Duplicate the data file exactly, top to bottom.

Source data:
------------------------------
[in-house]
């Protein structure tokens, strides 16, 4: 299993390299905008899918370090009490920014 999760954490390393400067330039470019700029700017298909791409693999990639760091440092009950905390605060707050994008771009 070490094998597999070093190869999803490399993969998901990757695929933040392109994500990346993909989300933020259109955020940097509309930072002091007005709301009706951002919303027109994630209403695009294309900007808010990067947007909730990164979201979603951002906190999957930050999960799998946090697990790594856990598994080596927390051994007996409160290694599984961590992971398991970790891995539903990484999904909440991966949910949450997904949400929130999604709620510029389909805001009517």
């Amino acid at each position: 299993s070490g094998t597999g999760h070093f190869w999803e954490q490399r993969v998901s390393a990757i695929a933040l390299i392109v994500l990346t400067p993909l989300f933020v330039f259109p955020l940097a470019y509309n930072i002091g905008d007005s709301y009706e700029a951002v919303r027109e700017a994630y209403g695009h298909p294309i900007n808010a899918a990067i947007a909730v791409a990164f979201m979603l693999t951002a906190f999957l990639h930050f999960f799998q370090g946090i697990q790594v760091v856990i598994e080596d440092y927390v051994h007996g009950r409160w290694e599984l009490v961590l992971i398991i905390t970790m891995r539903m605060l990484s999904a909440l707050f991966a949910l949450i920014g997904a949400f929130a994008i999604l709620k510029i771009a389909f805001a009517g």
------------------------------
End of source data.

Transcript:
[in-house]
């Protein structure tokens, strides 16, 4: 299993390299905008899918370090009490920014 999760954490390393400067330039470019700029700017298909791409693999990639760091440092009950905390605060707050994008771009 070490094998597999070093190869999803490399993969998901990757695929933040392109994500990346993909989300933020259109955020940097509309930072002091007005709301009706951002919303027109994630209403695009294309900007808010990067947007909730990164979201979603951002906190999957930050999960799998946090697990790594856990598994080596927390051994007996409160290694599984961590992971398991970790891995539903990484999904909440991966949910949450997904949400929130999604709620510029389909805001009517």
């Amino acid at each position: 299993s070490g094998t597999g999760h070093f190869w999803e954490q490399r993969v998901s390393a990757i695929a933040l390299i392109v994500l990346t400067p993909l989300f933020v330039f259109p955020l940097a470019y509309n930072i002091g905008d007005s709301y009706e700029a951002v919303r027109e700017a994630y209403g695009h298909p294309i900007n808010a899918a990067i947007a909730v791409a990164f979201m979603l693999t951002a906190f999957l990639h930050f999960f799998q370090g946090i697990q790594v760091v856990i598994e080596d440092y927390v051994h007996g009950r409160w290694e599984l009490v961590l992971i398991i905390t970790m891995r539903m605060l990484s999904a909440l707050f991966a949910l949450i920014g997904a949400f929130a994008i999604l709620k510029i771009a389909f805001a009517g």